This year, Materials Matter partnered with an initiative to open up the Analytical and Diagnostics Laboratory (ADL), part of the S3IP Center of Excellence, to a wider range of classes and programs. For the class, ADL research scientist Jenny Amey and postdoctoral physics researcher Matt Wahila demonstrated the use of the facility’s scanning electron microscope and the HAXPES for an up-close look of the elements that comprise pigments.
A detector on the scanning electron microscope captures X-rays, and can map the location of specific elements within the pigments, Amey said. Users can also see how much of a specific element is contained within a pigment, such as copper or calcium. As a result, two pigments that may appear to be an identical shade of blue to the naked eye are thus revealed to be quite different in origin: one synthetically created, and the other from a rock. Such differentiation is highly useful in determining the origin and authenticity of pieces of art, Becker explained.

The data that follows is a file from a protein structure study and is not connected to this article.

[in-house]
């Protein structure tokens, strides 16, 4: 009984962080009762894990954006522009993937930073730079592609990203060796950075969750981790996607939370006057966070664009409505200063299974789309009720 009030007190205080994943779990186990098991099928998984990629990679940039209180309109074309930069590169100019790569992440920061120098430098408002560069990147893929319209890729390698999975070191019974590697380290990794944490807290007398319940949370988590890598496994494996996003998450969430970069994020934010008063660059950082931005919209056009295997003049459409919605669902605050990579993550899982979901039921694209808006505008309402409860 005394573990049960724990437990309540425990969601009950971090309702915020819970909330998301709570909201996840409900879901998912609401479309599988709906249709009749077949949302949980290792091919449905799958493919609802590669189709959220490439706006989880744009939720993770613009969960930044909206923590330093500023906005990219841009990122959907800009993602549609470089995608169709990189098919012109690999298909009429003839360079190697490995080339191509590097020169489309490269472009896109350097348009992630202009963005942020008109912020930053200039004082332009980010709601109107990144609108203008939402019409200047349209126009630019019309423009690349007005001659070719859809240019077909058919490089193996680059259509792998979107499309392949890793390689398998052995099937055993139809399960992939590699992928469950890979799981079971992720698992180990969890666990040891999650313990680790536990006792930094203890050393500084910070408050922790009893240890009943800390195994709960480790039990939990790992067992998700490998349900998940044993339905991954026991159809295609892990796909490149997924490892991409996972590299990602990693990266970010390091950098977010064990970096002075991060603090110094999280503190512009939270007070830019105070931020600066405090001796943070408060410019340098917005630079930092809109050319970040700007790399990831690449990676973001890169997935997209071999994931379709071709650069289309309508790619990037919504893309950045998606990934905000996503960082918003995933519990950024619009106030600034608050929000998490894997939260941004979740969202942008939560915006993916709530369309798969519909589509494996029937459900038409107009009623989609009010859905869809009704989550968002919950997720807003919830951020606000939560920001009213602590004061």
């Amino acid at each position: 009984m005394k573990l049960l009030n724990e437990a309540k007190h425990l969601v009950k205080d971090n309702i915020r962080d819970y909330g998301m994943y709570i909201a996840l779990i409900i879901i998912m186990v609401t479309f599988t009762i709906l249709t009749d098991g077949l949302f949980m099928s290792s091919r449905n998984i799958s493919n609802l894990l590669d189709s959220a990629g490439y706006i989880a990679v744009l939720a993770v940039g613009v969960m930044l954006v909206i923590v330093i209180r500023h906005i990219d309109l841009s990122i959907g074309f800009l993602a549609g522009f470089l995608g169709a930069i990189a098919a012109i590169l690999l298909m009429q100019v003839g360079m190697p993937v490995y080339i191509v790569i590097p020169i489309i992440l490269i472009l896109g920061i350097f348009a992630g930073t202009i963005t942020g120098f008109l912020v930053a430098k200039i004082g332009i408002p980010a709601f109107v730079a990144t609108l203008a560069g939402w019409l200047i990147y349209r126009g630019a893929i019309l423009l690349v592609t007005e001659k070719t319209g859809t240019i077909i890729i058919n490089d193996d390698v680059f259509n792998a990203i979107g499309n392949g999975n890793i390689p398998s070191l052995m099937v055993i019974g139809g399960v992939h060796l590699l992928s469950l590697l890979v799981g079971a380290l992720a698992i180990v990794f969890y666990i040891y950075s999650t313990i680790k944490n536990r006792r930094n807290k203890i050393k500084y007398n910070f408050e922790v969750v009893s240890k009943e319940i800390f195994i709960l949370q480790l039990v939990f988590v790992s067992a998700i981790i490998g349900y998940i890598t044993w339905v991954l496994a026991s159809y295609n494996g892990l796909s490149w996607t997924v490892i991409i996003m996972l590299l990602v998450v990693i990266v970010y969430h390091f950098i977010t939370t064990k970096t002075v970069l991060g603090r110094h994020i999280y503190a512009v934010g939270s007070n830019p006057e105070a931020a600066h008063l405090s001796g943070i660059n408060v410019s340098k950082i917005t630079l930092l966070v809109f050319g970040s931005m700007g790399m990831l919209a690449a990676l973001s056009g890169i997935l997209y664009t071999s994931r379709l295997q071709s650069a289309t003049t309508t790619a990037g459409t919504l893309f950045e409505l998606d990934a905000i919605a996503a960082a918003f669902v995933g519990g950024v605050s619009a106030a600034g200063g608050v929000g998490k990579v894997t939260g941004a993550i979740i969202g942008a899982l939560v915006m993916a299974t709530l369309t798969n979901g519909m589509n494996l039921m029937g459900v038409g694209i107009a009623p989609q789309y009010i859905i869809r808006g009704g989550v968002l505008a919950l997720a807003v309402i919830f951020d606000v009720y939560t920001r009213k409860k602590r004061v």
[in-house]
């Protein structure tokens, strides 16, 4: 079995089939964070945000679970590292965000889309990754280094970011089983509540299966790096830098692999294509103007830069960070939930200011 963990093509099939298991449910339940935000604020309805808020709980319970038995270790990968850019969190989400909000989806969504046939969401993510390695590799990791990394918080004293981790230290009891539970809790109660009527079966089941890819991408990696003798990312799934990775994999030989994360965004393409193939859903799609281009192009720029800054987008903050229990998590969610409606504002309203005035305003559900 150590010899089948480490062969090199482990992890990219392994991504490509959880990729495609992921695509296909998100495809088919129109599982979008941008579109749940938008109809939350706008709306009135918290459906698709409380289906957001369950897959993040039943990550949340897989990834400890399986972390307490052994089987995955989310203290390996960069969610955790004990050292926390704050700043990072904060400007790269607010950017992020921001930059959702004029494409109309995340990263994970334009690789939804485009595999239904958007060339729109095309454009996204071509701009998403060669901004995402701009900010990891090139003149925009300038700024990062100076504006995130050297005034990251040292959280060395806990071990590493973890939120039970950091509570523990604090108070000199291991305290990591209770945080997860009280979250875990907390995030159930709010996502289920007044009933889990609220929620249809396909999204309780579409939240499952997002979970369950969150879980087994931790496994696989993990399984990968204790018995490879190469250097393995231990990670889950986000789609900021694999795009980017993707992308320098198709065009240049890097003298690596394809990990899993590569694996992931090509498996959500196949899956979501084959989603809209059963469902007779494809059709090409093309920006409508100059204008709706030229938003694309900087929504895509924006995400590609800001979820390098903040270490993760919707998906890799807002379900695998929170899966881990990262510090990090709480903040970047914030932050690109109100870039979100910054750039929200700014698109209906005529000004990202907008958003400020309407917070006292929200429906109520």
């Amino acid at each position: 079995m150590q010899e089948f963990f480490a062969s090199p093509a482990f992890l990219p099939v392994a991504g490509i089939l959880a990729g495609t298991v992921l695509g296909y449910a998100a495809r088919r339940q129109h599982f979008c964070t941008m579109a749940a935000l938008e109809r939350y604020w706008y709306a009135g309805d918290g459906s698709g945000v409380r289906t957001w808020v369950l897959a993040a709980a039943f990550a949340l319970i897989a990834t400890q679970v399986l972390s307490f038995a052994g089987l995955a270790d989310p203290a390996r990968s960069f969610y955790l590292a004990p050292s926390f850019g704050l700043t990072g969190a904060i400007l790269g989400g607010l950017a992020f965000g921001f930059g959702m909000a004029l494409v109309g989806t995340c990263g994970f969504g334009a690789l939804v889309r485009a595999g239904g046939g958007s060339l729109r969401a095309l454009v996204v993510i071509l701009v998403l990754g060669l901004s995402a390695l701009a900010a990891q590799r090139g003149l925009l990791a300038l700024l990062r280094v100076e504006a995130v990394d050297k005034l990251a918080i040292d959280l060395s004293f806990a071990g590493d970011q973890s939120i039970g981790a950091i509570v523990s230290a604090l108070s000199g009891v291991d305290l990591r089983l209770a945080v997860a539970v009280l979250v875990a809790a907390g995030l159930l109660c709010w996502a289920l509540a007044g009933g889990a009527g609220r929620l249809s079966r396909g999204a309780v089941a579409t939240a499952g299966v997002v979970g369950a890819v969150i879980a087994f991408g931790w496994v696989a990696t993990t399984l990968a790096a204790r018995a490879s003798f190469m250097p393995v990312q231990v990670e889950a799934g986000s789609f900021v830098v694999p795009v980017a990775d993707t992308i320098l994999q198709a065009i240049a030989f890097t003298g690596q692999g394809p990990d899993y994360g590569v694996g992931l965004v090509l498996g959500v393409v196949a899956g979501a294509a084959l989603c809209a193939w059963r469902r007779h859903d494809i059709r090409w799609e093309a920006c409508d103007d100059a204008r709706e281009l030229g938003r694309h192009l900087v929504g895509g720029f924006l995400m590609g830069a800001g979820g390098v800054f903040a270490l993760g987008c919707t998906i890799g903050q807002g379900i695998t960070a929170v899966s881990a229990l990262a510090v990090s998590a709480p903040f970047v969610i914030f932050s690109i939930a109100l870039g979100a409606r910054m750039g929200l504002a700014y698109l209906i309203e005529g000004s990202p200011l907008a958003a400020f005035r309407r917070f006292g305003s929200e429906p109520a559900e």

“Let’s say a painting has something like titanium dioxide, which is a pigment that’s not used in paints until the 1920s,” Becker said. “If you find it on a material that’s from much earlier on, you’ll have a lot of questions: Is this material authentic? Has the object been restored after the 1920s?”
The HAXPES also allows scientists to learn about the elemental makeup and proportions within the tested material, Wahila explained. However, they can also obtain additional data about the bonding and interaction of those elements: the specific compounds of copper within it, for example. In turn, this data can lead to other insights, such as what color a pigment should be based on its atomic structure.
Acquired by the University in 2019, the HAXPES is the third of its kind in the world and the first outside Europe. Prior to its invention, only a particle accelerator could perform similar tasks; the HAXPES, however, uses a reservoir of liquid gallium to generate the X-rays, allowing small labs access to this type of analysis for the first time, Wahila said.
The class draws students from every discipline and from all levels of their undergraduate journey. They gain insights into different aspects of their discipline they may not have otherwise considered: A chemistry major, for example, might learn how chemical processes are used to formulate a new paint or to alter the color of glass.